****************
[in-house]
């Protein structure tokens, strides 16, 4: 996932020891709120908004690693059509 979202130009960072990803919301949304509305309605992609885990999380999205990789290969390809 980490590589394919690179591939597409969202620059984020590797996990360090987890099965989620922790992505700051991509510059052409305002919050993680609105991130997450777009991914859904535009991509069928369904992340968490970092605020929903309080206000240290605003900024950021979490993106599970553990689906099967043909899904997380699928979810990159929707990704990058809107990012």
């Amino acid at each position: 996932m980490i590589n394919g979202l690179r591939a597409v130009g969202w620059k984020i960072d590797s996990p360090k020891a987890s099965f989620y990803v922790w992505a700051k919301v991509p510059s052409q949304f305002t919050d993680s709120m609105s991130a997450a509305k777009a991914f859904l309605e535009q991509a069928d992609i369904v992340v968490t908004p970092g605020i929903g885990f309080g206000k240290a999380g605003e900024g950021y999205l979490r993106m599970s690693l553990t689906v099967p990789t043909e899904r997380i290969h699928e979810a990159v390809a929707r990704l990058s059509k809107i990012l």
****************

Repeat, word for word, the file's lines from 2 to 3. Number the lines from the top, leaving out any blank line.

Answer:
């Protein structure tokens, strides 16, 4: 996932020891709120908004690693059509 979202130009960072990803919301949304509305309605992609885990999380999205990789290969390809 980490590589394919690179591939597409969202620059984020590797996990360090987890099965989620922790992505700051991509510059052409305002919050993680609105991130997450777009991914859904535009991509069928369904992340968490970092605020929903309080206000240290605003900024950021979490993106599970553990689906099967043909899904997380699928979810990159929707990704990058809107990012």
């Amino acid at each position: 996932m980490i590589n394919g979202l690179r591939a597409v130009g969202w620059k984020i960072d590797s996990p360090k020891a987890s099965f989620y990803v922790w992505a700051k919301v991509p510059s052409q949304f305002t919050d993680s709120m609105s991130a997450a509305k777009a991914f859904l309605e535009q991509a069928d992609i369904v992340v968490t908004p970092g605020i929903g885990f309080g206000k240290a999380g605003e900024g950021y999205l979490r993106m599970s690693l553990t689906v099967p990789t043909e899904r997380i290969h699928e979810a990159v390809a929707r990704l990058s059509k809107i990012l």